Wednesday, October 10, 2007


It would be nice to believe that this space hastened the demise of Akili Smith as a CFL quarterback.

The one-time No. 3 overall NFL draft pick was cut today by the Calgary Stampeders after posting the sterling passing line: 22-of-47, 219 yards, five interceptions and no TDs in limited playing time. Hey, don't make fun of Akili; make fun of the football scouts and draftniks who put him on the receiving end of a false idea of what makes a NFL quarterback.

The CFL's Akili heel is about to be exposed


Dennis Prouse said...

The U.S. college system produces a lot of Akili Smith types, especially now that the shotgun spread has become so popular. Some dude named Graham Harrell is putting up obscene numbers at Texas Tech this year running a pass whacky system like that. The phrase now is, "system quarterback", a guy who excels because of the system he is in, and the competition he gets to play. (Keep in mind that Kevin Feterik, son of the former Stamps owner and one of most widely derided QBs in CFL history, is still one of the best QBs statistics wise in BYU history.)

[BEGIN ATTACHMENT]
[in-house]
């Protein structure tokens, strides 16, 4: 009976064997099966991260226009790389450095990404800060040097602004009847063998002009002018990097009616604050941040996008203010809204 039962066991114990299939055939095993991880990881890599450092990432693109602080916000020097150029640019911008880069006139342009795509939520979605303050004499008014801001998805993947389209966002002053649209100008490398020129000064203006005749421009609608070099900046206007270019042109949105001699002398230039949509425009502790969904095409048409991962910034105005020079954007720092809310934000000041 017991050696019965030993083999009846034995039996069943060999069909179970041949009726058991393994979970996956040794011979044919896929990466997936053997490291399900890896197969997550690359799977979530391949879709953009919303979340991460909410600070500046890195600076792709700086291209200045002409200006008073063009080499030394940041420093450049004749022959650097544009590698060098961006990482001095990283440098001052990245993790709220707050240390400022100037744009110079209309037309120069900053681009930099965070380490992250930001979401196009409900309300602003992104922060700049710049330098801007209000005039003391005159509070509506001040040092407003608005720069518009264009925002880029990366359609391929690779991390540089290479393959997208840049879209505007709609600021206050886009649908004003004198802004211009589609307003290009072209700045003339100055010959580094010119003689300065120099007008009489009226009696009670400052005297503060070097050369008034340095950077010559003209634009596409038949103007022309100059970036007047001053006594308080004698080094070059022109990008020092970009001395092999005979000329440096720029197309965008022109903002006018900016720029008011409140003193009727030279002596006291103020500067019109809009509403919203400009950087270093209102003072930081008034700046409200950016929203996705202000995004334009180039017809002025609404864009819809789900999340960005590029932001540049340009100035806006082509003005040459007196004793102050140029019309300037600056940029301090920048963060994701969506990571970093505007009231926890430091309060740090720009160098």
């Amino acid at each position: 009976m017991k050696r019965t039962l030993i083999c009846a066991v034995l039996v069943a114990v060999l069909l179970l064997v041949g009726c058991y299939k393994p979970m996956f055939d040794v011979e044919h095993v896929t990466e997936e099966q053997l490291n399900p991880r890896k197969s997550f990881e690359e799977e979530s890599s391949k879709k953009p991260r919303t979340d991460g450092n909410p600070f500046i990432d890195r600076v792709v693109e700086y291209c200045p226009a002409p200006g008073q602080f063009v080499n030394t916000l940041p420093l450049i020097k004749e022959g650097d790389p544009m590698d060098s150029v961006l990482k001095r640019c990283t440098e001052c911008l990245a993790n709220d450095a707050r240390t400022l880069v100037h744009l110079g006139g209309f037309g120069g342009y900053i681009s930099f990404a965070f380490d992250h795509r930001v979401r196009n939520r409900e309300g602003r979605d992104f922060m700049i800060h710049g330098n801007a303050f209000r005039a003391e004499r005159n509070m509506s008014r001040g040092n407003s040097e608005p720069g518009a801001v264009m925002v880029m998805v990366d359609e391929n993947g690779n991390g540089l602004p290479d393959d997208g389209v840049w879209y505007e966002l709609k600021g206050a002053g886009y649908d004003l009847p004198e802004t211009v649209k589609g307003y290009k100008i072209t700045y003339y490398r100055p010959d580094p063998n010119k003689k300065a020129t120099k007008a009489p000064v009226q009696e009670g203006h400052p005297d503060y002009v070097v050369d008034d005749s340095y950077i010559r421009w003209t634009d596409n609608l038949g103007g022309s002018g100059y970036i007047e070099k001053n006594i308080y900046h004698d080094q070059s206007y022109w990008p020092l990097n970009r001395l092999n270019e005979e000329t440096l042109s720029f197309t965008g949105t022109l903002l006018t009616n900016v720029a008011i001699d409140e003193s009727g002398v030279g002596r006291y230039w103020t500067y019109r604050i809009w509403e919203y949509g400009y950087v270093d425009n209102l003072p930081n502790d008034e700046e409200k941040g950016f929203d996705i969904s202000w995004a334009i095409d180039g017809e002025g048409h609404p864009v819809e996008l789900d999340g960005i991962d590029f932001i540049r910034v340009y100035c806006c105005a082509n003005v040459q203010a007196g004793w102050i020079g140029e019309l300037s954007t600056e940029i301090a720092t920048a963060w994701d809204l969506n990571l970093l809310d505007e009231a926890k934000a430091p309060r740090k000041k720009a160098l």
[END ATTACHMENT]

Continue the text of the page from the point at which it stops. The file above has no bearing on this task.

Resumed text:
Back in the day, both Andre Ware and David Klingler came out of John Jenkins' run and shoot at the University of Houston, putting up insane numbers that, to put it mildly, they struggled to match at the pro level. Obviously Akili Smith was another one. More recently, Timmy Chang came out of Hawaii's pass happy offence with NCAA records for yards passing, but failed his pro auditions miserably. There is a kid named Colt Brennan who is now tearing it up as Hawaii's QB and generating some Heisman buzz, but due to the flameout of so many other shotgun spread QBs in the past, people are doubting he can make it in the pros.

What everyone forgets is this -- there are 119 Division I NCAA teams. That means that for at least a few games a year, good teams get to fatten their stats against some pretty weak opponents. (The running joke about Steve Spurrier's lack of success with the Redskins is that he didn't have Vanderbilt on the schedule anymore.) In the pros, you don't have any soft games like that. Check out what happens to the pass-whacky shotgun spread teams once they get to a significant bowl game, i.e. playing a top ten type opponent. The air comes out of the tires awfully fast.

sager said...

The shotgun spread teams usually adopt that approach out of necessity; they can't get the elite talent.... it worked for Florida last year, although they were really an option team in a four-wideout set.